The finding that a greater difficulty paying for housing cost was associated with lower physical and mental HRQOL in cross-sectional analyses and the related decline in mental health over the 1-year follow-up period is consistent with the findings reported by Dunn and Hayes [34], who found an association between percentage of gross household income spent on housing costs and both self-reported general health and self-reported mental health. Higher housing cost may impact the well-being of individuals in two ways. First, higher housing cost relative to income can be a source of chronic stress [8]. The threat of losing housing due to increasing rent or mortgage payments can affect people’s health-related quality life negatively. Second, higher housing cost, particularly among those with fixed income, may restrict or reduce income that is available for other health-promoting approach, goods and lifestyle [7, 9]. For example, higher housing cost may lead to reduced expenditure on food, recreation, and personal care. People with HIV face high levels unemployment and poverty due to the disease itself [32, 44] and hence are more likely to experience difficulty paying for housing.

Our finding of a positive association between the meaning of dwelling and neighborhood and mental health is in agreement with previous research in the general population [34]. In a cross-sectional study, Dunn and Hayes [34] found a positive correlation between the meaning people invest in their homes, their satisfaction with their homes, and the amount of control they were able to exercise in the social and economic aspects of their domestic relations and their self-reported general health and mental health status. However, we examined this association further using longitudinal data and found that the meaning of dwelling and neighborhood was a significant predictor of improvement in mental HRQOL over time. These longitudinal associations suggest that the social meaning of one’s dwelling and neighborhood may contribute to mental well-being.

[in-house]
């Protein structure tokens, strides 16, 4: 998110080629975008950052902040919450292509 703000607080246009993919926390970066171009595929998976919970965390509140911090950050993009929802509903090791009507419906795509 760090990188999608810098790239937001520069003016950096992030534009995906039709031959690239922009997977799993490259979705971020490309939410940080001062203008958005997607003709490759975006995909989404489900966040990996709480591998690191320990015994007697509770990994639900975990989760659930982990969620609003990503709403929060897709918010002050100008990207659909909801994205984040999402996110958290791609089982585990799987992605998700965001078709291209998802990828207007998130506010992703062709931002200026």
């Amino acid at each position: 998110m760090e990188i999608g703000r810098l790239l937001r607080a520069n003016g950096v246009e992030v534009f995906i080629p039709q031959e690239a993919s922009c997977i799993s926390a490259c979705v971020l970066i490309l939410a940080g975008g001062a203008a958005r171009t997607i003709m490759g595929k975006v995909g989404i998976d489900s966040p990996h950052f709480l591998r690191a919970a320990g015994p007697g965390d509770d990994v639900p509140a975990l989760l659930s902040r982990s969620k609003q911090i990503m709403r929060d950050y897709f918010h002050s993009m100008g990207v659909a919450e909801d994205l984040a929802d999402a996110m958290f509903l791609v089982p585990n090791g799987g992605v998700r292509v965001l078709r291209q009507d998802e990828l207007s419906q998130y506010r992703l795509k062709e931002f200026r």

The positive association between a dwelling’s proximity to services and facilities and mental health is also plausible. Local availability of health-promoting amenities and access to health and social services may influence health [45]. To maintain or improve their health, most people living with HIV must receive regular treatment and monitoring by health care professionals. Therefore, good access or good transport link to health care providers may increase utilization of services. It is also possible that the lack or availability of recreational facilities in a neighborhood may influence the use of these amenities thereby contributing to good or bad health.